Earth Wavelengths (Electromagnetic Spectrum)

- Demonstrate an understanding that the Earth's atmosphere is transparent to visible light, microwaves and some radio waves

- Interpret data on the effect of the Earth's atmosphere on infrared, ultra-violet and X-rays

The light that we see from stars is just one form of observing we can do. 'Invisible' astronomy or 'non-optical' astronomy tells us a lot about space.

Visible light is a form of radiation travelling at a wavelength millionths of a metre wide. The light travels as a wave and the wavelength determines the colour seen.

'Invisible' astronomy is doing the same but at wavelengths that we cannot detect from Earth or see with our eyes. Imagine you switch on an electric fire. Before you see the bars glow you will feel some heat as infrared radiation.

Special observing techniques have been produced in order to study bodies best at different parts of the spectrum as our atmosphere is good at deflecting or blocking these waves, which is a good thing or the rays would kill us!

The atmosphere lets us see visible light and radio waves. It allows in a very small amount of infrared and ultra violet radiation - enough for you to get a sun tan.


Most infrared radiation is blocked by our lower atmosphere by water vapour. We need to fly quite high in airborne observatories or launch space telescopes to view objects in infrared adequately.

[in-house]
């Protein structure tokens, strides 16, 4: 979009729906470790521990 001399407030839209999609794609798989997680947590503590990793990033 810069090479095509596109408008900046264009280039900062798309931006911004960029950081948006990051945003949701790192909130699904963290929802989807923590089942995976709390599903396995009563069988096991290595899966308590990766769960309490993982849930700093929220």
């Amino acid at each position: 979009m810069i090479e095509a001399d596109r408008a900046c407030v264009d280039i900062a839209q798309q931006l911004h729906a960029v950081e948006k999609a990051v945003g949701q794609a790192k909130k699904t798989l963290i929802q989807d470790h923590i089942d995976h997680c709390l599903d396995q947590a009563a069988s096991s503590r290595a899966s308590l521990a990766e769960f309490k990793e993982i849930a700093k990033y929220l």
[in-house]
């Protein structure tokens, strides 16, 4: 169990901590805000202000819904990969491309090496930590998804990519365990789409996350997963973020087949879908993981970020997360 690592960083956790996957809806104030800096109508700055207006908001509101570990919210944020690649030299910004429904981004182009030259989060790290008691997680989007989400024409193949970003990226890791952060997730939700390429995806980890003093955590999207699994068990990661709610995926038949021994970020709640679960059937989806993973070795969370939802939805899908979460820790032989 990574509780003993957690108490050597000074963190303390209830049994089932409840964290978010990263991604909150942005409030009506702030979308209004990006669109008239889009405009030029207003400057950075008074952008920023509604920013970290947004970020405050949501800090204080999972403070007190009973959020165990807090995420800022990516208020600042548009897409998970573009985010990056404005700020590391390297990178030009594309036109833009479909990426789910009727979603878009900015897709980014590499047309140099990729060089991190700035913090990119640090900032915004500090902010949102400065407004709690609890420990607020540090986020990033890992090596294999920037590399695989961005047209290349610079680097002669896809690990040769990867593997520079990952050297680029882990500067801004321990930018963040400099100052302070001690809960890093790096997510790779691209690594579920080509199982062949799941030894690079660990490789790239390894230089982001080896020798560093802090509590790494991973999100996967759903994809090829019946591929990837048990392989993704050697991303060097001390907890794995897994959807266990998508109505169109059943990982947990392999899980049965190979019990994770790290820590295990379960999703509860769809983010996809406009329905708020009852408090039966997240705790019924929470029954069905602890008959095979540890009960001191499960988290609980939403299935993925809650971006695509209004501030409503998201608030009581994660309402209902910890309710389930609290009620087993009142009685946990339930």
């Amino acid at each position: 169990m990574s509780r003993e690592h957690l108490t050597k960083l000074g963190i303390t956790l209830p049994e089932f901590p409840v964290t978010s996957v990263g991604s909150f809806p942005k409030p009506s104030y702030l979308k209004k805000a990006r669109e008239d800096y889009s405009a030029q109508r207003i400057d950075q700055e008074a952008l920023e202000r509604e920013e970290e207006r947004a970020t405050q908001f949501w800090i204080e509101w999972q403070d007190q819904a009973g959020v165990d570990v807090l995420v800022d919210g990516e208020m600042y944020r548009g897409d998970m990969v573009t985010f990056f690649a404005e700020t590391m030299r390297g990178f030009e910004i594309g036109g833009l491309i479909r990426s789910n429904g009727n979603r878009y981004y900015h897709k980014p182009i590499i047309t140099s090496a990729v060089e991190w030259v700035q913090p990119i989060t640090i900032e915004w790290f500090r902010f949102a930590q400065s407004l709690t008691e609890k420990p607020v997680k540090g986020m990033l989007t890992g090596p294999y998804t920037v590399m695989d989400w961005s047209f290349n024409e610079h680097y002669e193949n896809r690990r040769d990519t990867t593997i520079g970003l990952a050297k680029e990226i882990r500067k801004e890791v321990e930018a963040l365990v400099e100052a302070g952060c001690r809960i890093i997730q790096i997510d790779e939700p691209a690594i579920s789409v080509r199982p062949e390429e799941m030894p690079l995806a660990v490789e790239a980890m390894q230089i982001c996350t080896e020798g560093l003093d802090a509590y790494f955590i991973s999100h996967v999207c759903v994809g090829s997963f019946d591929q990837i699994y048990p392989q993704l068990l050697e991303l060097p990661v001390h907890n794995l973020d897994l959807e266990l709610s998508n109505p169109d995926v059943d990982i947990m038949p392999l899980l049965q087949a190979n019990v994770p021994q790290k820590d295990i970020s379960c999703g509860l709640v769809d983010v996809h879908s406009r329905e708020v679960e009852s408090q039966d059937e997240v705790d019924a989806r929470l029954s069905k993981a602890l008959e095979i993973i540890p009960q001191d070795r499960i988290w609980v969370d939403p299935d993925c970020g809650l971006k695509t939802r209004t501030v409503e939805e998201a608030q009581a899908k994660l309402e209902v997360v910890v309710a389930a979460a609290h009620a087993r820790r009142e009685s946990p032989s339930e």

Most objects that produce heat are visible in the infrared spectrum.

Infrared lets us detect the presence of chemicals such as water and nitrogen on nearby planets and moons. We can see stars through dust, and infrared allow us to see objects clearer than visible light.

It also allows us to see objects at long distances. The James Webb Space Telescope will let astronomers view the oldest objects in the Universe, and helps us to understand its formation.

Ultra Violet

A very small amount of ultra violet radiation penetrates our atmosphere; plants and life forms rely on it, although large amounts are harmful. The rest is blocked by the atmosphere, and we rely on space telescopes and satellites to observe it.

Ultra violet is useful in spectroscopy to measure the composition of stars, planets, comets and galaxies.


We are familiar with X-rays to look at the inside of our bodies. Many objects in space radiate X-rays. We find it difficult to observe these as our atmosphere blocks the rays, which is good as they are harmful – to see them, we rely on space telescopes and satellites.
We know that most stars emit X-rays. The Sun's corona produces them as well as the remnants of supernova, quasars and galaxies.

Images New Window

See also...New Window

Sun Wavelengths page

Links New Window

Electromagnetic Spectrum

Imagers (NASA) Electromagnetic Spectrum

Imagine the Universe The Electromagnetic spectrum



Cool Cosmos Interactive site about Infrared

Ultra Violet

Imagers Ultraviolet Waves

BBC News Ultraviolet astronomy in danger


Cambridge X-Ray Astronomy An Introduction to X-ray Astronomy

Imagine the Universe Welcome to the World of X-ray Astronomy


Why are some types of light and radiation visible to us (e.g radio waves) from Earth and not others (e.g. X-rays)?